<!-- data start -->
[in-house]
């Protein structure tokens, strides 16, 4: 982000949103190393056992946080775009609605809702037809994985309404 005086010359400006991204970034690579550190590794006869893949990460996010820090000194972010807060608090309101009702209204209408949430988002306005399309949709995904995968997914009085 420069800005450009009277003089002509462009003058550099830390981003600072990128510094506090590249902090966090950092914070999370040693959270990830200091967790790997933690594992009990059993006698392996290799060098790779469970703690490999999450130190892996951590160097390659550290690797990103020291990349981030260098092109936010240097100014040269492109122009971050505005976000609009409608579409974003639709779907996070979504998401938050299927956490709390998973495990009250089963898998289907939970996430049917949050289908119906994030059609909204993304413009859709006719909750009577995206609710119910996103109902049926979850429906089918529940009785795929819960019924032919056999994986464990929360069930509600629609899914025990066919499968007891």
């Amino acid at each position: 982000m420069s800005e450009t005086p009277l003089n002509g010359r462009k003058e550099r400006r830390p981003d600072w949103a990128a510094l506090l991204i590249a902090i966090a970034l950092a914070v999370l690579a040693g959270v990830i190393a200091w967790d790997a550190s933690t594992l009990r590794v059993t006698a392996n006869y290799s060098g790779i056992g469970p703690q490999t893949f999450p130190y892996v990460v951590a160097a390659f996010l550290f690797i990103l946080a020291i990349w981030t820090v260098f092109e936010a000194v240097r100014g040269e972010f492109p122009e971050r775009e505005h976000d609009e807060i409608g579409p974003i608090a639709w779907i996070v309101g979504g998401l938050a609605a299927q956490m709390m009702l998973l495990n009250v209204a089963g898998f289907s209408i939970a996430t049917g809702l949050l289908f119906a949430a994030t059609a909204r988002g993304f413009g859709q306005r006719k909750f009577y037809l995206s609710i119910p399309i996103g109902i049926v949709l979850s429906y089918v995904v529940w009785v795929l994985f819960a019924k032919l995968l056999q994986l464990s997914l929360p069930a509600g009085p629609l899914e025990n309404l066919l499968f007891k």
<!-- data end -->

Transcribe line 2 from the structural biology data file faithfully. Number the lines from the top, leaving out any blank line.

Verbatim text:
């Protein structure tokens, strides 16, 4: 982000949103190393056992946080775009609605809702037809994985309404 005086010359400006991204970034690579550190590794006869893949990460996010820090000194972010807060608090309101009702209204209408949430988002306005399309949709995904995968997914009085 420069800005450009009277003089002509462009003058550099830390981003600072990128510094506090590249902090966090950092914070999370040693959270990830200091967790790997933690594992009990059993006698392996290799060098790779469970703690490999999450130190892996951590160097390659550290690797990103020291990349981030260098092109936010240097100014040269492109122009971050505005976000609009409608579409974003639709779907996070979504998401938050299927956490709390998973495990009250089963898998289907939970996430049917949050289908119906994030059609909204993304413009859709006719909750009577995206609710119910996103109902049926979850429906089918529940009785795929819960019924032919056999994986464990929360069930509600629609899914025990066919499968007891």